As 2022 quickly progresses towards the end of a turbulent first month for markets, it appears that the transitory vs. persistent inflation debate, which was a hot topic for financial markets in the late summer and early fall of 2021, is coming to a close: Inflation has been more persistent than a transient and impermanent blip in an otherwise vibrant economy.
The Federal Reserve described high inflation rates as transitory as recently as November, and while some analysts remain firmly seated on the ‘team transitory’ sidelines, the Fed has now backtracked away from the term.
Even as both economic analysts and the Fed itself have omitted the “T-word” from their respective lexicons, questions remain regarding exactly how long high inflation will persist. Investors might be wise not to hold their breath, says Key Private Bank Chief Investment Officer George Mateyo.
“The economy and the Fed are going at different speeds right now,” he told Yahoo Finance Live in a recent interview. “There’s probably a few people that still think that inflation is somewhat transitory, in our view it’s going to be a bit more persistent.”
High inflation rates are still likely to subside in the long run, according to Adam Posen, president of the Peterson Institute for International Economics. However, this might not eliminate problems with the Fed’s ability to effectively communicate with the public.
“They’ve got a problem because inflation is likely to still be ‘transitory’ in the common economic sense,” Posen told The Washington Post last month. “But they set themselves up and they trapped themselves, and it makes it harder for them to say [to the public], ‘Now look through this.’ ”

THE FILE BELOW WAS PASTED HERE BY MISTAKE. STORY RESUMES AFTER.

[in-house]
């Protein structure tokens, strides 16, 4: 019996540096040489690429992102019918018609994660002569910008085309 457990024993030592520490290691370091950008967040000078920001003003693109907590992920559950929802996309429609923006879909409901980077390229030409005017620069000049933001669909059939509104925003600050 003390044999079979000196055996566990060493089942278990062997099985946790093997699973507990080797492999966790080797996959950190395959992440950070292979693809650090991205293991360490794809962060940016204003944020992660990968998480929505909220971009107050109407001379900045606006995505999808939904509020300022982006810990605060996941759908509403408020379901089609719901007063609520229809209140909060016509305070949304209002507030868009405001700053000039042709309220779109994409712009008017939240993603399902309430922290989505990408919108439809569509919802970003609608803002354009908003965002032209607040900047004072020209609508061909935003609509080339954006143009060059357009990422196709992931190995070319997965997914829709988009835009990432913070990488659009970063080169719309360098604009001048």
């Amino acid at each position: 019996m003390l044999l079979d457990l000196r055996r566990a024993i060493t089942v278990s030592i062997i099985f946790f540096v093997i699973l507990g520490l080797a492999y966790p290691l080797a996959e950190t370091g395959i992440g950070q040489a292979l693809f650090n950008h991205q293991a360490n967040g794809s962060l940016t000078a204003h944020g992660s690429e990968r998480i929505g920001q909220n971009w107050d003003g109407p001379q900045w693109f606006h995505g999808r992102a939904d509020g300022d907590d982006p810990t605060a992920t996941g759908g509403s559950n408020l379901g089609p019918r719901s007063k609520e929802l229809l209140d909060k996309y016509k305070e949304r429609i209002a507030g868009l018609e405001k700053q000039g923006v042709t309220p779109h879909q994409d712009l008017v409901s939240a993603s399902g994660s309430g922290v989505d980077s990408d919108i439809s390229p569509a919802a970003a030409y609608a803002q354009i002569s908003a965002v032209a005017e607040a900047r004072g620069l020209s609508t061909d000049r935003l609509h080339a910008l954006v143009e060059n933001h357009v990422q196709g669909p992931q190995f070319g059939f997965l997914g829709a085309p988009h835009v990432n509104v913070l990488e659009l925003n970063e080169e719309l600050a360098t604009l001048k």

Three reasons for persistent inflation: labor prices, housing market, and high entry prices
Markets will likely continue to struggle with high inflation in the near future as the labor market faces supply-demand imbalances and real estate prices continue to rise, Mateyo said.
“From our view, I think inflation is going to stay a bit hotter for three reasons,” he said. “Labor prices are gonna continue to pressure economies and that’s gonna be with us for some time. Secondly the housing market is just roaring and that’s also gonna be an inflation headwind, and then [thirdly], entry prices are somewhat of a wildcard but we think they’re gonna be moving higher as well.”
The Fed has vowed to employ an aggressive approach to inflation in 2022, with the majority of members of the FOMC’s November meeting forecasting at least three Fed rate hikes this year. Philadelphia Federal Reserve Bank President Patrick Harker said he would be open to raising rates more than three times this year, if deemed necessary.
“Just how aggressive [the Fed] will be, though, will really hold the key for what the economy does going forward and how the markets perform thereafter,” Mateyo said.
Ihsaan Fanusie is a writer at Yahoo Finance. Follow him on Twitter @IFanusie.